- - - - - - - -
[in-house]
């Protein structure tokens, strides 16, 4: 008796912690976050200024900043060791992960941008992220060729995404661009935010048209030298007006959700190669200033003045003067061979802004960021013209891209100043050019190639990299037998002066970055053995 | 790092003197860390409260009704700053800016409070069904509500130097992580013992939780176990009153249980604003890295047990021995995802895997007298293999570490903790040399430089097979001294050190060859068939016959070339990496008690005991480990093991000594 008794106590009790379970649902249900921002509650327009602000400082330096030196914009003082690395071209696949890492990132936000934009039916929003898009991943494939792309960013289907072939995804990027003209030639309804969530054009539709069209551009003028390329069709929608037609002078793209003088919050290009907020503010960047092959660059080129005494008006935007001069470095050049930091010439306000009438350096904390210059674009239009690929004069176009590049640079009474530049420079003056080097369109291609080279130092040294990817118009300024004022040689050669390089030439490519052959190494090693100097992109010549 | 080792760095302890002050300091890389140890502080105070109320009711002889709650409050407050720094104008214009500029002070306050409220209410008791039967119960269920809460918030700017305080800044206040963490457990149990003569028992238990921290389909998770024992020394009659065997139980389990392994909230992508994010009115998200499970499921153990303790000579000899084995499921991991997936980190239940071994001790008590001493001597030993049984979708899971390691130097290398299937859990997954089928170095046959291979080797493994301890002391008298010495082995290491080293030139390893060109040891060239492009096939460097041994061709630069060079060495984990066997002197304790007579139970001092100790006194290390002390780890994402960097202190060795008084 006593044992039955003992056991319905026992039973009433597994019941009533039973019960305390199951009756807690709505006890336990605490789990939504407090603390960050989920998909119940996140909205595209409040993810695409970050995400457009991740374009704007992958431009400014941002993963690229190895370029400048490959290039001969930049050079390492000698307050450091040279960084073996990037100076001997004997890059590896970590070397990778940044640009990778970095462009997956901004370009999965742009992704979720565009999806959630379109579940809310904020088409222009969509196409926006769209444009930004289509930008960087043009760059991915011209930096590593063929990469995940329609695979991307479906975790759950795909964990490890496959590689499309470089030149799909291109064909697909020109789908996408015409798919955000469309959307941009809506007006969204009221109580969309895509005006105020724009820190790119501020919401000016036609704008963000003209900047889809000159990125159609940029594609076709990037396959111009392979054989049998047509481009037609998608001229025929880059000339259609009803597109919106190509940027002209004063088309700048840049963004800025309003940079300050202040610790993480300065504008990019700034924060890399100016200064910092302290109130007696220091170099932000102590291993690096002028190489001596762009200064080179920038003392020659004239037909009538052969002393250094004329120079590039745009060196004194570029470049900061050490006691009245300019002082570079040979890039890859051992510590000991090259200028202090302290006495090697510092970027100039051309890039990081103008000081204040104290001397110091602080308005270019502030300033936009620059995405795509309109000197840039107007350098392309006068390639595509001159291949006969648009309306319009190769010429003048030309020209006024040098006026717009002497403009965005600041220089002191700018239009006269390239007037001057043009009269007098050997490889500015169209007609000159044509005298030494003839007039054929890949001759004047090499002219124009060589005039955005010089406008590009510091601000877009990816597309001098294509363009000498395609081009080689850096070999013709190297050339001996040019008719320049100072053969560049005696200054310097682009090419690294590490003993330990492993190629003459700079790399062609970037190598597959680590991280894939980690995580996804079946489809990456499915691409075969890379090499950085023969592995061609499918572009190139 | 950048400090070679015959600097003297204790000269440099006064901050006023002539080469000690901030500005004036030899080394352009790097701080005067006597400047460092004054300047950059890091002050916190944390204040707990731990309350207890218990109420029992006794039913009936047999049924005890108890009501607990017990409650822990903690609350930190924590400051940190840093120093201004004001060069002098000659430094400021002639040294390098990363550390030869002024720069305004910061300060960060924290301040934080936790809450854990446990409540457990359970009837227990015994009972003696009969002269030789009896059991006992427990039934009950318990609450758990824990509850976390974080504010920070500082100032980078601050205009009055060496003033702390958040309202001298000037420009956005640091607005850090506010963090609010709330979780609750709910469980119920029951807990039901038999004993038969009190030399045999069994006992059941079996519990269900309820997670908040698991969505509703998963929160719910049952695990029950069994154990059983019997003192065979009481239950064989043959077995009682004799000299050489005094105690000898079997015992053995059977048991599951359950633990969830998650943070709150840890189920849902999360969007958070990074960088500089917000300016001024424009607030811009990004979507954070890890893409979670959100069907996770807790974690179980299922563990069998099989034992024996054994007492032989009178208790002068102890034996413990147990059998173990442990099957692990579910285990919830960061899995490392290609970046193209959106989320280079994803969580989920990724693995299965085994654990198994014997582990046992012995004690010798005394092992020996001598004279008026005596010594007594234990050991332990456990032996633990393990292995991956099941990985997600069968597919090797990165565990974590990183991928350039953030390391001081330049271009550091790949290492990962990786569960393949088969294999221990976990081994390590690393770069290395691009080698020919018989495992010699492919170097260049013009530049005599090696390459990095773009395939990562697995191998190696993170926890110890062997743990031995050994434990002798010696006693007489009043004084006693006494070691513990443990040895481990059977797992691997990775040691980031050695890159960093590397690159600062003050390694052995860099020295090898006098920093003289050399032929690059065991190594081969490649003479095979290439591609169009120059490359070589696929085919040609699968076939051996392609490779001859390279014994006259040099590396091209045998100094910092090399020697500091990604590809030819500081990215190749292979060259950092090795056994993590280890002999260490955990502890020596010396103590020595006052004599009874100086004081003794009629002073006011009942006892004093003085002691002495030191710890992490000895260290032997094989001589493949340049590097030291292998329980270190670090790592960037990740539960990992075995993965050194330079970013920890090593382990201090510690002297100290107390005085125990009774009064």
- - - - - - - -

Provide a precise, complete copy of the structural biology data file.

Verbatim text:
[in-house]
């Protein structure tokens, strides 16, 4: 008796912690976050200024900043060791992960941008992220060729995404661009935010048209030298007006959700190669200033003045003067061979802004960021013209891209100043050019190639990299037998002066970055053995 | 790092003197860390409260009704700053800016409070069904509500130097992580013992939780176990009153249980604003890295047990021995995802895997007298293999570490903790040399430089097979001294050190060859068939016959070339990496008690005991480990093991000594 008794106590009790379970649902249900921002509650327009602000400082330096030196914009003082690395071209696949890492990132936000934009039916929003898009991943494939792309960013289907072939995804990027003209030639309804969530054009539709069209551009003028390329069709929608037609002078793209003088919050290009907020503010960047092959660059080129005494008006935007001069470095050049930091010439306000009438350096904390210059674009239009690929004069176009590049640079009474530049420079003056080097369109291609080279130092040294990817118009300024004022040689050669390089030439490519052959190494090693100097992109010549 | 080792760095302890002050300091890389140890502080105070109320009711002889709650409050407050720094104008214009500029002070306050409220209410008791039967119960269920809460918030700017305080800044206040963490457990149990003569028992238990921290389909998770024992020394009659065997139980389990392994909230992508994010009115998200499970499921153990303790000579000899084995499921991991997936980190239940071994001790008590001493001597030993049984979708899971390691130097290398299937859990997954089928170095046959291979080797493994301890002391008298010495082995290491080293030139390893060109040891060239492009096939460097041994061709630069060079060495984990066997002197304790007579139970001092100790006194290390002390780890994402960097202190060795008084 006593044992039955003992056991319905026992039973009433597994019941009533039973019960305390199951009756807690709505006890336990605490789990939504407090603390960050989920998909119940996140909205595209409040993810695409970050995400457009991740374009704007992958431009400014941002993963690229190895370029400048490959290039001969930049050079390492000698307050450091040279960084073996990037100076001997004997890059590896970590070397990778940044640009990778970095462009997956901004370009999965742009992704979720565009999806959630379109579940809310904020088409222009969509196409926006769209444009930004289509930008960087043009760059991915011209930096590593063929990469995940329609695979991307479906975790759950795909964990490890496959590689499309470089030149799909291109064909697909020109789908996408015409798919955000469309959307941009809506007006969204009221109580969309895509005006105020724009820190790119501020919401000016036609704008963000003209900047889809000159990125159609940029594609076709990037396959111009392979054989049998047509481009037609998608001229025929880059000339259609009803597109919106190509940027002209004063088309700048840049963004800025309003940079300050202040610790993480300065504008990019700034924060890399100016200064910092302290109130007696220091170099932000102590291993690096002028190489001596762009200064080179920038003392020659004239037909009538052969002393250094004329120079590039745009060196004194570029470049900061050490006691009245300019002082570079040979890039890859051992510590000991090259200028202090302290006495090697510092970027100039051309890039990081103008000081204040104290001397110091602080308005270019502030300033936009620059995405795509309109000197840039107007350098392309006068390639595509001159291949006969648009309306319009190769010429003048030309020209006024040098006026717009002497403009965005600041220089002191700018239009006269390239007037001057043009009269007098050997490889500015169209007609000159044509005298030494003839007039054929890949001759004047090499002219124009060589005039955005010089406008590009510091601000877009990816597309001098294509363009000498395609081009080689850096070999013709190297050339001996040019008719320049100072053969560049005696200054310097682009090419690294590490003993330990492993190629003459700079790399062609970037190598597959680590991280894939980690995580996804079946489809990456499915691409075969890379090499950085023969592995061609499918572009190139 | 950048400090070679015959600097003297204790000269440099006064901050006023002539080469000690901030500005004036030899080394352009790097701080005067006597400047460092004054300047950059890091002050916190944390204040707990731990309350207890218990109420029992006794039913009936047999049924005890108890009501607990017990409650822990903690609350930190924590400051940190840093120093201004004001060069002098000659430094400021002639040294390098990363550390030869002024720069305004910061300060960060924290301040934080936790809450854990446990409540457990359970009837227990015994009972003696009969002269030789009896059991006992427990039934009950318990609450758990824990509850976390974080504010920070500082100032980078601050205009009055060496003033702390958040309202001298000037420009956005640091607005850090506010963090609010709330979780609750709910469980119920029951807990039901038999004993038969009190030399045999069994006992059941079996519990269900309820997670908040698991969505509703998963929160719910049952695990029950069994154990059983019997003192065979009481239950064989043959077995009682004799000299050489005094105690000898079997015992053995059977048991599951359950633990969830998650943070709150840890189920849902999360969007958070990074960088500089917000300016001024424009607030811009990004979507954070890890893409979670959100069907996770807790974690179980299922563990069998099989034992024996054994007492032989009178208790002068102890034996413990147990059998173990442990099957692990579910285990919830960061899995490392290609970046193209959106989320280079994803969580989920990724693995299965085994654990198994014997582990046992012995004690010798005394092992020996001598004279008026005596010594007594234990050991332990456990032996633990393990292995991956099941990985997600069968597919090797990165565990974590990183991928350039953030390391001081330049271009550091790949290492990962990786569960393949088969294999221990976990081994390590690393770069290395691009080698020919018989495992010699492919170097260049013009530049005599090696390459990095773009395939990562697995191998190696993170926890110890062997743990031995050994434990002798010696006693007489009043004084006693006494070691513990443990040895481990059977797992691997990775040691980031050695890159960093590397690159600062003050390694052995860099020295090898006098920093003289050399032929690059065991190594081969490649003479095979290439591609169009120059490359070589696929085919040609699968076939051996392609490779001859390279014994006259040099590396091209045998100094910092090399020697500091990604590809030819500081990215190749292979060259950092090795056994993590280890002999260490955990502890020596010396103590020595006052004599009874100086004081003794009629002073006011009942006892004093003085002691002495030191710890992490000895260290032997094989001589493949340049590097030291292998329980270190670090790592960037990740539960990992075995993965050194330079970013920890090593382990201090510690002297100290107390005085125990009774009064």